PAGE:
Maurice (Gough) Gee

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Fleur Adcock

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[Sole Survivor] is the final novel in a New Zealand trilogy which began with Plumb, the story of a fierce and egotistical nonconformist minister turned heretic, socialist and pacifist. The second book, Meg, took the family saga forward into the 1960s using the gentler, more tentative voice of George Plumb's favourite daughter. The eponymous narrator of Sole Survivor is her son Raymond Sole…. We watch his progress from boyhood through a shy adolescence haunted by unpredictable erections … and the label "creepy", to middle age as a respected journalist, "ex-puritan and ex-family-freak", temporarily beached in sunny rural isolation with his ex-hippy daughter.

But the novel focuses equally on another Plumb grandson, Douglas, born within a few days of Ray and bound to him by a shared childhood and by Ray's grudging, almost perverted affection for the ruthless political monster his cousin has become. "Duggie was never a Plumb" says Meg, shocked by the news that he has joined the National Party; but this unexpectedly Tory Plumb, a man with no conscience, could be seen as a bizarrely distorted caricature of his equally self-centred grandfather, for whom conscience was all.

As a child Duggie practised psychological manipulation on his schoolmates, kept mum while a US Marine bounced off a diving-board to his death in a half-empty pool, and subtly blackmailed a homosexual uncle. Later it is mostly women and political rivals who get crushed by the relentless forward grind of his ambition. By the end of his life he has been responsible, indirectly or not, for more than one death, as well as for several wrecked careers and the prolonged death-in-life of another victim. But all the time his own nemesis has been awaiting its moment in a quarter he could not have suspected.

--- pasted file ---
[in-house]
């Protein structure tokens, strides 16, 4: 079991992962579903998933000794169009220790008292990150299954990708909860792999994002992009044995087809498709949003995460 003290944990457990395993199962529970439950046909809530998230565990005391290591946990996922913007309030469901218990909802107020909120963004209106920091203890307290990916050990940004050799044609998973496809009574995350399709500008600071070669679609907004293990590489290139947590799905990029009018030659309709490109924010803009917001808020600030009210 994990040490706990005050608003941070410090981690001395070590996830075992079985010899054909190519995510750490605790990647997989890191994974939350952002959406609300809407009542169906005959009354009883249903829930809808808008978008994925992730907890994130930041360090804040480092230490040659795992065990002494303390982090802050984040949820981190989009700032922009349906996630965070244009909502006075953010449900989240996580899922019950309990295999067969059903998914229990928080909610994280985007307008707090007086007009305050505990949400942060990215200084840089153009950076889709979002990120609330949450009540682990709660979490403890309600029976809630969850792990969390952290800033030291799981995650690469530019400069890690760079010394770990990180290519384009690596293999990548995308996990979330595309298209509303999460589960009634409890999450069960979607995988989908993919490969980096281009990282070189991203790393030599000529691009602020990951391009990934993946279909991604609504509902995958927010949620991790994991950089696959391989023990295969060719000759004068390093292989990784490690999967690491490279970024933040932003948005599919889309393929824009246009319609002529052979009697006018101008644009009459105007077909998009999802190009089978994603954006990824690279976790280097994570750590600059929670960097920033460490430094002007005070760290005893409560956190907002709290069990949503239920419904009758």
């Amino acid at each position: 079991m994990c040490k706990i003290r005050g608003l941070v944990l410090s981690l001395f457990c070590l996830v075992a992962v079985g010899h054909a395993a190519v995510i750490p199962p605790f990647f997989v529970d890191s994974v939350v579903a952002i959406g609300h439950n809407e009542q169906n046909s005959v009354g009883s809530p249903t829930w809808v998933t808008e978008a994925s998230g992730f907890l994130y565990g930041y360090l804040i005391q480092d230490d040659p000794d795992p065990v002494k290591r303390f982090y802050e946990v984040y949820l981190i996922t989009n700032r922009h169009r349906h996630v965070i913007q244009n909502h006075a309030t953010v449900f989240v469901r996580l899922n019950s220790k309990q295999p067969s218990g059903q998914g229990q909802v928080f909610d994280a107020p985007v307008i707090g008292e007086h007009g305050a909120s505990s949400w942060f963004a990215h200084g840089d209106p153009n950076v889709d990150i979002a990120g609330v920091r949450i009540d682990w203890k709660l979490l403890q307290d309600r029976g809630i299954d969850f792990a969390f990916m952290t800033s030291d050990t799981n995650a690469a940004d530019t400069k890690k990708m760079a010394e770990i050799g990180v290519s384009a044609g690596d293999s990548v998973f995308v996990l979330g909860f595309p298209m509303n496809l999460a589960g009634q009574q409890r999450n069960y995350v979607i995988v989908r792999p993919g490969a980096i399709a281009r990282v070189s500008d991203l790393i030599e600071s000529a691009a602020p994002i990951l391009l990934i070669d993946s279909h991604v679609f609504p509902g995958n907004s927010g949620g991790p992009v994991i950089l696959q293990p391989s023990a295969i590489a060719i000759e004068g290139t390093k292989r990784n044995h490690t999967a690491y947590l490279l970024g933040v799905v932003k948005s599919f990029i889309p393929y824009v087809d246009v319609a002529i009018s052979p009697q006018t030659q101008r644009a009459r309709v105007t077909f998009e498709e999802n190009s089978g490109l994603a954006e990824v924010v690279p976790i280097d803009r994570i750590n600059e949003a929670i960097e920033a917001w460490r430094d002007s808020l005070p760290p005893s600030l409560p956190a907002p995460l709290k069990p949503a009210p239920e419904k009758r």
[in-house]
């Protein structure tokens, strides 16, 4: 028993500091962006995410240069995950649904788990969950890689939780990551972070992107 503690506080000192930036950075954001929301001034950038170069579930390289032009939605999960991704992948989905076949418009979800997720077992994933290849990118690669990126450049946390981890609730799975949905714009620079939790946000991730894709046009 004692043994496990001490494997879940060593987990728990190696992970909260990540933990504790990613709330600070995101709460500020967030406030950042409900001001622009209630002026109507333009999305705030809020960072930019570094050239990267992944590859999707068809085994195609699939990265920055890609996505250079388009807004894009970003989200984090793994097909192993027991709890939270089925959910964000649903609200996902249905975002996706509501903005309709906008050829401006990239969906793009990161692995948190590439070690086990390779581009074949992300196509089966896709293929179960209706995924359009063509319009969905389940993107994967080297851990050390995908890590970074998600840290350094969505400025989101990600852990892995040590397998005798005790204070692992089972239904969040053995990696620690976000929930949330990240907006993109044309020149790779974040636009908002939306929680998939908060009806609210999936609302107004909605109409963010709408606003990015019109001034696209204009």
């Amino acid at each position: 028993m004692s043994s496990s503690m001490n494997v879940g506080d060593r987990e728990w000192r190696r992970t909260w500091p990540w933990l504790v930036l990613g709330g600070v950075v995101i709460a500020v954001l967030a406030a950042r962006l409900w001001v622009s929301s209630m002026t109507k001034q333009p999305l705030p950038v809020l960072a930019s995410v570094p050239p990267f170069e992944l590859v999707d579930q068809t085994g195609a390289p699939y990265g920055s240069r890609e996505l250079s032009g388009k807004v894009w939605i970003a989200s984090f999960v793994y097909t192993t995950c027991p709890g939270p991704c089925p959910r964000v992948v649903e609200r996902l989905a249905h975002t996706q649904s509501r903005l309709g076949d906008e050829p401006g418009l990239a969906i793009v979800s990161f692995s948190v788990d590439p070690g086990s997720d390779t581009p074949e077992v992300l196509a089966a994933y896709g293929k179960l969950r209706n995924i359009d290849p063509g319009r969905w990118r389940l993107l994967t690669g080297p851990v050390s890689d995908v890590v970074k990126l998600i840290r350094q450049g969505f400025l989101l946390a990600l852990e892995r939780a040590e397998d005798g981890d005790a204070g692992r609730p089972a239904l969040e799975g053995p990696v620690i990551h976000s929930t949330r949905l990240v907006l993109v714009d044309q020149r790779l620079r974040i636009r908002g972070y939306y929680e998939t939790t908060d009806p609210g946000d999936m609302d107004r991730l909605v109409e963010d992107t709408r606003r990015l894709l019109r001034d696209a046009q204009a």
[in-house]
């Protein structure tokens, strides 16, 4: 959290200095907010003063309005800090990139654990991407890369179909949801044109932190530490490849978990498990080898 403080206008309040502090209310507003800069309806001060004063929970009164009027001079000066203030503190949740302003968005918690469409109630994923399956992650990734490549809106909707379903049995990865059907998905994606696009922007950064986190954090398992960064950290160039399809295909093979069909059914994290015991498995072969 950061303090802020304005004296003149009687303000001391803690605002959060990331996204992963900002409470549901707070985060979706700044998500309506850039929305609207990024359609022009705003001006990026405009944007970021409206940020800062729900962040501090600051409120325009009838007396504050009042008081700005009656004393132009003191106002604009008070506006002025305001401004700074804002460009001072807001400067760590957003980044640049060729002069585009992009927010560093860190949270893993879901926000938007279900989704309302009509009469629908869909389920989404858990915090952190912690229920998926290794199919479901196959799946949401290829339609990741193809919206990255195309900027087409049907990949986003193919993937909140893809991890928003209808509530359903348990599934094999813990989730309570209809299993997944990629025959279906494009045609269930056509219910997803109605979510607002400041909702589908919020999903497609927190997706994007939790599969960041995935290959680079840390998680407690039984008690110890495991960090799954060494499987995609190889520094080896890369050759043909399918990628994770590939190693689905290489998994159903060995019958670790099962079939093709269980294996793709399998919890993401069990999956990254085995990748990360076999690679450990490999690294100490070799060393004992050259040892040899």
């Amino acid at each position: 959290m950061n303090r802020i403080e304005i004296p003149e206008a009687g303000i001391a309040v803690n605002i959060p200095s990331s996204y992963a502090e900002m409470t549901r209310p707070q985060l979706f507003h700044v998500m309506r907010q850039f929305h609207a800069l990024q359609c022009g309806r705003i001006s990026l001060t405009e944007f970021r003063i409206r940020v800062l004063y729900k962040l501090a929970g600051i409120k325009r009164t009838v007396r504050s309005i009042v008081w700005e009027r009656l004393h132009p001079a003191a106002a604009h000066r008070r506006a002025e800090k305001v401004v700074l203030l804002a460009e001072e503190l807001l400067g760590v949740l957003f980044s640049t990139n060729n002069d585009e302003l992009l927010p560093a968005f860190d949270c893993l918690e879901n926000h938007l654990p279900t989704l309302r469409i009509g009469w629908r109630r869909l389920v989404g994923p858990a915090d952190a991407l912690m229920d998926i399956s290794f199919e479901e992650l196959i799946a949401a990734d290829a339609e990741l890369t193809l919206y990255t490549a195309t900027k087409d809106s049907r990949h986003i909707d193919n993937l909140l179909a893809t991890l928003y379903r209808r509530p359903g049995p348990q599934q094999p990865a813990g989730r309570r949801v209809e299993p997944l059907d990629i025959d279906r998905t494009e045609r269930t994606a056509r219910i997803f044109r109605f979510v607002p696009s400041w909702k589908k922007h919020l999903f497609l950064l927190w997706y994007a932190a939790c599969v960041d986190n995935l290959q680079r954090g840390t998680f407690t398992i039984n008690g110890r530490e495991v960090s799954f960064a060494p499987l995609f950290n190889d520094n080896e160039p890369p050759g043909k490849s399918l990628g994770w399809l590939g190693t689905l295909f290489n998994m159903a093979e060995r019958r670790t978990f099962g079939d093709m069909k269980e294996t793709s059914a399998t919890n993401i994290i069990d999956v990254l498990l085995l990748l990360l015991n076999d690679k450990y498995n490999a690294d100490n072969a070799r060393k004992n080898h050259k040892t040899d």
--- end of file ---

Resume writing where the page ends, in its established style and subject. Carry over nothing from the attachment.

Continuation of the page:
As Duggie comes up, older members of the Plumb family go gradually down: the highly coloured characters of the earlier volumes … die or decline into wheel chairs and invalid beds. But there's a large and vividly individual cast of non-Plumbs to occupy the reader's attention, as well as an illuminating conspectus of New Zealand's social and political mores: for a moderately short book this lively and economical novel gets a lot in. The time-span extends to the 1981 elections, and real characters and events are effortlessly interwoven with fictional ones…. Backgrounds too (particularly Wellington, where much of the action takes place) are accurately observed….

This is an intricately plotted, beautifully constructed novel, with its many links meshed together into an unobtrusively artful reticulation of past and present, cause and effect. It richly fulfils the high expectations set up by its two predecessors.

Fleur Adcock, "End of the Line," in The Times Literary Supplement (© Times Newspapers Ltd. (London) 1983; reproduced from The Times Literary Supplement by permission), No. 4206, November 11, 1983, p. 1255.

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